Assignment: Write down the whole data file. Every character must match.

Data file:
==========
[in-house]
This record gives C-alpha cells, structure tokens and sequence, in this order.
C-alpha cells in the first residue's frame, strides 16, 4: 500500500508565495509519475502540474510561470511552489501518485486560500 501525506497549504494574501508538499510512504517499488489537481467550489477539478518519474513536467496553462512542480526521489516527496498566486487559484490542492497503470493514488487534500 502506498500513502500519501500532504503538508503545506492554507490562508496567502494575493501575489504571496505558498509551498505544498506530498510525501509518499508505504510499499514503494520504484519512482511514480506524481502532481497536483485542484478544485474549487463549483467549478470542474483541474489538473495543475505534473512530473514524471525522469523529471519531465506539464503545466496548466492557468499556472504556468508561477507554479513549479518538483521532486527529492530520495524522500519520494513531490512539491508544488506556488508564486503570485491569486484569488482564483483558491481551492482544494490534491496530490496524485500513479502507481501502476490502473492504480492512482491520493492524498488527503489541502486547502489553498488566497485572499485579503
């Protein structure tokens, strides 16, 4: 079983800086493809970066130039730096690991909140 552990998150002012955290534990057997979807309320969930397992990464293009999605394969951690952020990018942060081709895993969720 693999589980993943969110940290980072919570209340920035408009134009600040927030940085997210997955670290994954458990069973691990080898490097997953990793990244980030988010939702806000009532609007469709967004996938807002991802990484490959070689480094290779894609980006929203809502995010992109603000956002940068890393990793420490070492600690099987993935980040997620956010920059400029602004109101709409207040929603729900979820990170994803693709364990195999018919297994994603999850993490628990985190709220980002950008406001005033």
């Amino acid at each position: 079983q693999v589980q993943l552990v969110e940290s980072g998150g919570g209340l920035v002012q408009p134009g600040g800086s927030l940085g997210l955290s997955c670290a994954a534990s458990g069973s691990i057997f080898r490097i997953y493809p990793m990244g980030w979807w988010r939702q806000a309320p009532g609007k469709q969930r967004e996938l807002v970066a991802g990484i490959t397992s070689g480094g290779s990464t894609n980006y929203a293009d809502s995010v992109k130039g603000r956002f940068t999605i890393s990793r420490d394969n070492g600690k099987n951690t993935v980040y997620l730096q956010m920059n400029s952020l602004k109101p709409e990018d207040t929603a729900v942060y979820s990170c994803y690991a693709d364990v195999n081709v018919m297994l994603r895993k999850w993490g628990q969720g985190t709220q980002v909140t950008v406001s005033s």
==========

[in-house]
This record gives C-alpha cells, structure tokens and sequence, in this order.
C-alpha cells in the first residue's frame, strides 16, 4: 500500500508565495509519475502540474510561470511552489501518485486560500 501525506497549504494574501508538499510512504517499488489537481467550489477539478518519474513536467496553462512542480526521489516527496498566486487559484490542492497503470493514488487534500 502506498500513502500519501500532504503538508503545506492554507490562508496567502494575493501575489504571496505558498509551498505544498506530498510525501509518499508505504510499499514503494520504484519512482511514480506524481502532481497536483485542484478544485474549487463549483467549478470542474483541474489538473495543475505534473512530473514524471525522469523529471519531465506539464503545466496548466492557468499556472504556468508561477507554479513549479518538483521532486527529492530520495524522500519520494513531490512539491508544488506556488508564486503570485491569486484569488482564483483558491481551492482544494490534491496530490496524485500513479502507481501502476490502473492504480492512482491520493492524498488527503489541502486547502489553498488566497485572499485579503
């Protein structure tokens, strides 16, 4: 079983800086493809970066130039730096690991909140 552990998150002012955290534990057997979807309320969930397992990464293009999605394969951690952020990018942060081709895993969720 693999589980993943969110940290980072919570209340920035408009134009600040927030940085997210997955670290994954458990069973691990080898490097997953990793990244980030988010939702806000009532609007469709967004996938807002991802990484490959070689480094290779894609980006929203809502995010992109603000956002940068890393990793420490070492600690099987993935980040997620956010920059400029602004109101709409207040929603729900979820990170994803693709364990195999018919297994994603999850993490628990985190709220980002950008406001005033």
């Amino acid at each position: 079983q693999v589980q993943l552990v969110e940290s980072g998150g919570g209340l920035v002012q408009p134009g600040g800086s927030l940085g997210l955290s997955c670290a994954a534990s458990g069973s691990i057997f080898r490097i997953y493809p990793m990244g980030w979807w988010r939702q806000a309320p009532g609007k469709q969930r967004e996938l807002v970066a991802g990484i490959t397992s070689g480094g290779s990464t894609n980006y929203a293009d809502s995010v992109k130039g603000r956002f940068t999605i890393s990793r420490d394969n070492g600690k099987n951690t993935v980040y997620l730096q956010m920059n400029s952020l602004k109101p709409e990018d207040t929603a729900v942060y979820s990170c994803y690991a693709d364990v195999n081709v018919m297994l994603r895993k999850w993490g628990q969720g985190t709220q980002v909140t950008v406001s005033s």